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"Far From the Madding Crowd" Why Did Bathsheba Send the Valentine and What Were the Consequences?

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"Far From the Madding Crowd" By Thomas Hardy. Why Did Bathsheba Send the Valentine and What Were the Consequences? Chapter XIII Sortes Sanctorum: the valentine. Bathsheba is a beautiful young female farmer who gets noticed by everyone (men that is) and loves being the centre of attention. This is what is happening at the corn-market in Casterbridge. Bathsheba is not interested in anyone but enjoys the interest that everyone gives her. However she is aware that one person isn't taking any notice of her, yet she feels a slight attraction. "A very good-looking man, upright about forty," is how she describes this mysterious man. He is Farmer Boldwood, but Bathsheba doesn't know this. When Boldwood comes to the door Bathsheba is already curious. She doesn't even know him, nor has she ever met him but she is already questioning who he is and thinking of the possibility of marriage to him. The following is a quotation taken from the book when Boldwood comes to Bathsheba's door and her maid answers it. "Who is Mr. Boldwood?" said Bathsheba. "A gentleman - farmer at Upper Weatherbury." "Married?" "No, Miss." "How old is he?" "Forty I should say - very handsome - rather stern looking." ...read more.


Liddy and Bathsheba laughed as they thought it added more realism to the prank. The Valentine was addressed to Boldwood and later sent. "So very idly and unreflectingly was this deed done. Of love, as a spectacle Bathsheba had a fair knowledge; but of love subjectively she knew nothing." This quotation from the book sums up Bathsheba. Bathsheba would recognise love if she saw it between two people, but she herself has never been and has never known the feeling of love and how it can affect someone emotionally. Bathsheba never really meant to send the card, but after Liddy suggested playing the prank, Bathsheba had played a major part in it. It was a decision she had to make on the spur of the moment. She decided to send it basically to see what Boldwood's reaction would be. She is so vain and loves the attention she gets from all the men in the village and so she also wants Boldwood's attention. She will never be in love with him; she just wants to know that he wants her. Just to know that Boldwood wants something he cannot have, so that she feels a sense of power and domination that men usually have over women. ...read more.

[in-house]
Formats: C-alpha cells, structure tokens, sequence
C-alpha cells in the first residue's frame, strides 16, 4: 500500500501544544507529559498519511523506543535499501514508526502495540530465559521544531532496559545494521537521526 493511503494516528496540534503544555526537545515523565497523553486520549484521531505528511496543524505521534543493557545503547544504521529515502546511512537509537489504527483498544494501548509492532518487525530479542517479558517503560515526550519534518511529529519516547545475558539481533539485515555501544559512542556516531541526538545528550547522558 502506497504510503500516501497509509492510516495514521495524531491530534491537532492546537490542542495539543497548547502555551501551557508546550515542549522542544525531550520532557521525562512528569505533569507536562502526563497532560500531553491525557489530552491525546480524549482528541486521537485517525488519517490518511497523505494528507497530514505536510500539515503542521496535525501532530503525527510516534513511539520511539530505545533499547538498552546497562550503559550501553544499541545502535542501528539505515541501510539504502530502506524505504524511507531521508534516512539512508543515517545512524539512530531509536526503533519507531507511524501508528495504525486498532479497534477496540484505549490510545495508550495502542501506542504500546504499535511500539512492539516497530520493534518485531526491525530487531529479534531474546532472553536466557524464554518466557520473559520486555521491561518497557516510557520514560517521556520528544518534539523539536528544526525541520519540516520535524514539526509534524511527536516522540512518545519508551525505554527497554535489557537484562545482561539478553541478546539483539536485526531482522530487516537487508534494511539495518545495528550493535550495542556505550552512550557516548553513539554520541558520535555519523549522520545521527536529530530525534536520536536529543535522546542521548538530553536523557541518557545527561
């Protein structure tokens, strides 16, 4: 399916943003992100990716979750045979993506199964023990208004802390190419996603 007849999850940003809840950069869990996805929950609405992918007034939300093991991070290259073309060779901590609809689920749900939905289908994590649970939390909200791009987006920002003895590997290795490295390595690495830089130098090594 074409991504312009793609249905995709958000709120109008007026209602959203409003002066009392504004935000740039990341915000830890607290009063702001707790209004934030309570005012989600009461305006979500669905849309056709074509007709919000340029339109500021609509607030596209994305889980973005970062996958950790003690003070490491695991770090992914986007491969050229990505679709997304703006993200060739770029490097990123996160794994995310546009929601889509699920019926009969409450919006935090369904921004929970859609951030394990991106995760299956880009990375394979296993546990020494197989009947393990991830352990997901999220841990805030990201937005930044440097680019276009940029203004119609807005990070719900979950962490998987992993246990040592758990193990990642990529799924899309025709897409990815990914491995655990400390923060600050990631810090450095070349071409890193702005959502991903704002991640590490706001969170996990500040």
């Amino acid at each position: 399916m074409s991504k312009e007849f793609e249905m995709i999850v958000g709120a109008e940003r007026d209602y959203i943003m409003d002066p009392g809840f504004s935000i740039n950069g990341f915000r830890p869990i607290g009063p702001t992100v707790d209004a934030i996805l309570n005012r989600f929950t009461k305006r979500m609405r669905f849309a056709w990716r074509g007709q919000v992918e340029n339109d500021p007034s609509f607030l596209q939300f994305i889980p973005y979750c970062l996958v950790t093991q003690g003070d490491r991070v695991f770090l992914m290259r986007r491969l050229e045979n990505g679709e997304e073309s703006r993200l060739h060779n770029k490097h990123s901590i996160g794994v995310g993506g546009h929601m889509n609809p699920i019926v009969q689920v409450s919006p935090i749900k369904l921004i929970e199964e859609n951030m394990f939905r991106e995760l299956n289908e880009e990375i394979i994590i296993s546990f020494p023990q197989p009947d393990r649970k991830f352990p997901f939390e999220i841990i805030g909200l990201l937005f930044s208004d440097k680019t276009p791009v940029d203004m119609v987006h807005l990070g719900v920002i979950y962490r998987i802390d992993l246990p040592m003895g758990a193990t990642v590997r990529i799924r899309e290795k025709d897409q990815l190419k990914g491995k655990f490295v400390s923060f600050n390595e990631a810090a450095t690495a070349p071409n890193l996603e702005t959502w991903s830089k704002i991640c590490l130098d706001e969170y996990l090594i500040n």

Bathsheba likes Boldwood but she does not want him. She doesn't want to be his possession or anyone else's for that matter. She is too independent, and she thinks that as long as she doesn't get married, she doesn't have to be a man's possession, she doesn't realise that to actually get married you need a man. Bathsheba also likes the novelty of being absolute mistress of a farm and farmhouse and the novelty hasn't worn off yet. When Boldwood finally found out that his "secret admirer" was Bathsheba, the consequences were dangerous. Boldwood became obsessive which had followed initial curiosity. He takes the proposal of marriage very seriously. He reacts like this because of the sort of man he is, humourless, doesn't see anything as a joke, a plain and lonely middle-aged man with no experience of women. Boldwood then confronts Bathsheba and makes a proposal of marriage, refusing to take no for an answer. This is because he has never had the opportunity like this and he is a very grave man. All this time his curiosity and passion has been kept under control but he is now ready to explode. He takes the proposal of marriage very seriously. He sees no humour in the valentine whatsoever. This obsession leads him to ruins. Nadine Harris 4M English Mr. Dougall ...read more.

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